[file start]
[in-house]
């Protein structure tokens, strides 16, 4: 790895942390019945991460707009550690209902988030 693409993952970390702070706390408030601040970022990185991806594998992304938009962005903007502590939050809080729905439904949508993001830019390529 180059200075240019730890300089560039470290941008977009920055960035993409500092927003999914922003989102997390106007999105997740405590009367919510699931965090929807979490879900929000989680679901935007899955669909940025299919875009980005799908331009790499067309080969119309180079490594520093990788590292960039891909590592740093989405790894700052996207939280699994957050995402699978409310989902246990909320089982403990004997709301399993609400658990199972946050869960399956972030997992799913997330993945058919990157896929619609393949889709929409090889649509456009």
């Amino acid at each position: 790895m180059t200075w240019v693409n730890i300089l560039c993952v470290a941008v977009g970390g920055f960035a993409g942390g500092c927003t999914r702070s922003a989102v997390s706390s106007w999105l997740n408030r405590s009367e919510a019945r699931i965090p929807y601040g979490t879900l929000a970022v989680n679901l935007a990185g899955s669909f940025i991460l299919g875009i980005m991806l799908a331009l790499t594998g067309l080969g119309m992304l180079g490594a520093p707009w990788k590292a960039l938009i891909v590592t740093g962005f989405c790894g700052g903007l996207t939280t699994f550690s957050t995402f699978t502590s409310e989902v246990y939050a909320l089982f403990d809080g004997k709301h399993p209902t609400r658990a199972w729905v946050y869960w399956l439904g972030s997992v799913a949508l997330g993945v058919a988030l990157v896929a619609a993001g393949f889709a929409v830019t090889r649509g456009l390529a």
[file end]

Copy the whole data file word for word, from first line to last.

[in-house]
């Protein structure tokens, strides 16, 4: 790895942390019945991460707009550690209902988030 693409993952970390702070706390408030601040970022990185991806594998992304938009962005903007502590939050809080729905439904949508993001830019390529 180059200075240019730890300089560039470290941008977009920055960035993409500092927003999914922003989102997390106007999105997740405590009367919510699931965090929807979490879900929000989680679901935007899955669909940025299919875009980005799908331009790499067309080969119309180079490594520093990788590292960039891909590592740093989405790894700052996207939280699994957050995402699978409310989902246990909320089982403990004997709301399993609400658990199972946050869960399956972030997992799913997330993945058919990157896929619609393949889709929409090889649509456009």
């Amino acid at each position: 790895m180059t200075w240019v693409n730890i300089l560039c993952v470290a941008v977009g970390g920055f960035a993409g942390g500092c927003t999914r702070s922003a989102v997390s706390s106007w999105l997740n408030r405590s009367e919510a019945r699931i965090p929807y601040g979490t879900l929000a970022v989680n679901l935007a990185g899955s669909f940025i991460l299919g875009i980005m991806l799908a331009l790499t594998g067309l080969g119309m992304l180079g490594a520093p707009w990788k590292a960039l938009i891909v590592t740093g962005f989405c790894g700052g903007l996207t939280t699994f550690s957050t995402f699978t502590s409310e989902v246990y939050a909320l089982f403990d809080g004997k709301h399993p209902t609400r658990a199972w729905v946050y869960w399956l439904g972030s997992v799913a949508l997330g993945v058919a988030l990157v896929a619609a993001g393949f889709a929409v830019t090889r649509g456009l390529a």